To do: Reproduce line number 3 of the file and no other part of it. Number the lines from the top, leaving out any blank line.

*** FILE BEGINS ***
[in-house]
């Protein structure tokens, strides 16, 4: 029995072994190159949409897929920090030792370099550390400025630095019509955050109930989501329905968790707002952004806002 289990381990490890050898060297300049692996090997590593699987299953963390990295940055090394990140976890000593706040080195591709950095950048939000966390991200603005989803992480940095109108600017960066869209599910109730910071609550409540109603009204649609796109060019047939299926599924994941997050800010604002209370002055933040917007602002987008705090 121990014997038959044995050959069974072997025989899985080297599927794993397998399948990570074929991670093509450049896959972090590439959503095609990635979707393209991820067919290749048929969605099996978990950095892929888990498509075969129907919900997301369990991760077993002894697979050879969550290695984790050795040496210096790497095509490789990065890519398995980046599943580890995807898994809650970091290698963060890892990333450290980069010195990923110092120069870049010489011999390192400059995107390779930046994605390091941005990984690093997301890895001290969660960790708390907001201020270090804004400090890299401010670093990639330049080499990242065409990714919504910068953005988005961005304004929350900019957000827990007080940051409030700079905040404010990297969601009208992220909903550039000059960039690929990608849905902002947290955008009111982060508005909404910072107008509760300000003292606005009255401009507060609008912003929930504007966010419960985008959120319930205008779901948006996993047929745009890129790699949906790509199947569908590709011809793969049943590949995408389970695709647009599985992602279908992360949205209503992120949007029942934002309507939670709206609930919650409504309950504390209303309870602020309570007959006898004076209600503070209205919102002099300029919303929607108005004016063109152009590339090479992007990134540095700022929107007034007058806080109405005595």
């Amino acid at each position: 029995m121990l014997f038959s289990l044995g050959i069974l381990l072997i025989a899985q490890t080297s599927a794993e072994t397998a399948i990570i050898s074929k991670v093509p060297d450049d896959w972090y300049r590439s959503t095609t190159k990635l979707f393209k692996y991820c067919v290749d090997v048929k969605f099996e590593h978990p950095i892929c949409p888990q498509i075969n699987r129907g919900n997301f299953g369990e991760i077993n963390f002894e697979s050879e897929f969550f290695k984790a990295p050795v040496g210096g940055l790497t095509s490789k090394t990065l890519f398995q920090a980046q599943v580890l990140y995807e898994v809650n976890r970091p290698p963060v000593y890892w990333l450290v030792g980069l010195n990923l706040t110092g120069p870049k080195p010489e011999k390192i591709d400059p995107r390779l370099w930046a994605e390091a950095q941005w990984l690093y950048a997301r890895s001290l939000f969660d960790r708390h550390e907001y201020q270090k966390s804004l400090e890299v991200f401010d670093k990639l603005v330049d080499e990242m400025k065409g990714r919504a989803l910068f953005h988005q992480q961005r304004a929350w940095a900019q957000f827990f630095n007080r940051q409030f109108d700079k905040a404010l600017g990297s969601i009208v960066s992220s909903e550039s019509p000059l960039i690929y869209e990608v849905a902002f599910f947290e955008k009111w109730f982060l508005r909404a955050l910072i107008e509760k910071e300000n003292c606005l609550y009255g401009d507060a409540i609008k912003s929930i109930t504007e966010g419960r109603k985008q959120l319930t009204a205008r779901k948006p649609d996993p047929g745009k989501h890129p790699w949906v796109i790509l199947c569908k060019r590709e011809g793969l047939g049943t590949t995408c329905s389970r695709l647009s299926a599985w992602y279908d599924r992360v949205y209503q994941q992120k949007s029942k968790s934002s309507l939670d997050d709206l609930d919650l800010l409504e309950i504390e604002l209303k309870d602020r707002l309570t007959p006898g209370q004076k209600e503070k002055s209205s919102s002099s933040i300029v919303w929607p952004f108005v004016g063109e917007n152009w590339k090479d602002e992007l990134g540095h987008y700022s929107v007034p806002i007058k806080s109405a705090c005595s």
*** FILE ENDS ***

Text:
């Amino acid at each position: 029995m121990l014997f038959s289990l044995g050959i069974l381990l072997i025989a899985q490890t080297s599927a794993e072994t397998a399948i990570i050898s074929k991670v093509p060297d450049d896959w972090y300049r590439s959503t095609t190159k990635l979707f393209k692996y991820c067919v290749d090997v048929k969605f099996e590593h978990p950095i892929c949409p888990q498509i075969n699987r129907g919900n997301f299953g369990e991760i077993n963390f002894e697979s050879e897929f969550f290695k984790a990295p050795v040496g210096g940055l790497t095509s490789k090394t990065l890519f398995q920090a980046q599943v580890l990140y995807e898994v809650n976890r970091p290698p963060v000593y890892w990333l450290v030792g980069l010195n990923l706040t110092g120069p870049k080195p010489e011999k390192i591709d400059p995107r390779l370099w930046a994605e390091a950095q941005w990984l690093y950048a997301r890895s001290l939000f969660d960790r708390h550390e907001y201020q270090k966390s804004l400090e890299v991200f401010d670093k990639l603005v330049d080499e990242m400025k065409g990714r919504a989803l910068f953005h988005q992480q961005r304004a929350w940095a900019q957000f827990f630095n007080r940051q409030f109108d700079k905040a404010l600017g990297s969601i009208v960066s992220s909903e550039s019509p000059l960039i690929y869209e990608v849905a902002f599910f947290e955008k009111w109730f982060l508005r909404a955050l910072i107008e509760k910071e300000n003292c606005l609550y009255g401009d507060a409540i609008k912003s929930i109930t504007e966010g419960r109603k985008q959120l319930t009204a205008r779901k948006p649609d996993p047929g745009k989501h890129p790699w949906v796109i790509l199947c569908k060019r590709e011809g793969l047939g049943t590949t995408c329905s389970r695709l647009s299926a599985w992602y279908d599924r992360v949205y209503q994941q992120k949007s029942k968790s934002s309507l939670d997050d709206l609930d919650l800010l409504e309950i504390e604002l209303k309870d602020r707002l309570t007959p006898g209370q004076k209600e503070k002055s209205s919102s002099s933040i300029v919303w929607p952004f108005v004016g063109e917007n152009w590339k090479d602002e992007l990134g540095h987008y700022s929107v007034p806002i007058k806080s109405a705090c005595s």